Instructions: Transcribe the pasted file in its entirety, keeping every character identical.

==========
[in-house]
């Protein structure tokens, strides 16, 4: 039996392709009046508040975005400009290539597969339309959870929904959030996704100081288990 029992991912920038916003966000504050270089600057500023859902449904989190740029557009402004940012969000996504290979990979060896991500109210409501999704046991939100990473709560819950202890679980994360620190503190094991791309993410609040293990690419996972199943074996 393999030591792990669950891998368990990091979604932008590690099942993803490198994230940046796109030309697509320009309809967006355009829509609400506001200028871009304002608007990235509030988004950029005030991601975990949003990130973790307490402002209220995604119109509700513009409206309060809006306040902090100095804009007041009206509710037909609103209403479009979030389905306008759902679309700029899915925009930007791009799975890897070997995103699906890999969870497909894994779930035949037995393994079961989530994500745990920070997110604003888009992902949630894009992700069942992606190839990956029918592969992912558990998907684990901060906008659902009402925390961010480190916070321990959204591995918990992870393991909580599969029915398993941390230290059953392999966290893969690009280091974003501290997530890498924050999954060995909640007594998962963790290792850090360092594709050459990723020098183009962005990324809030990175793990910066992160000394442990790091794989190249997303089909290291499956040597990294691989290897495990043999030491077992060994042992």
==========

[in-house]
């Protein structure tokens, strides 16, 4: 039996392709009046508040975005400009290539597969339309959870929904959030996704100081288990 029992991912920038916003966000504050270089600057500023859902449904989190740029557009402004940012969000996504290979990979060896991500109210409501999704046991939100990473709560819950202890679980994360620190503190094991791309993410609040293990690419996972199943074996 393999030591792990669950891998368990990091979604932008590690099942993803490198994230940046796109030309697509320009309809967006355009829509609400506001200028871009304002608007990235509030988004950029005030991601975990949003990130973790307490402002209220995604119109509700513009409206309060809006306040902090100095804009007041009206509710037909609103209403479009979030389905306008759902679309700029899915925009930007791009799975890897070997995103699906890999969870497909894994779930035949037995393994079961989530994500745990920070997110604003888009992902949630894009992700069942992606190839990956029918592969992912558990998907684990901060906008659902009402925390961010480190916070321990959204591995918990992870393991909580599969029915398993941390230290059953392999966290893969690009280091974003501290997530890498924050999954060995909640007594998962963790290792850090360092594709050459990723020098183009962005990324809030990175793990910066992160000394442990790091794989190249997303089909290291499956040597990294691989290897495990043999030491077992060994042992």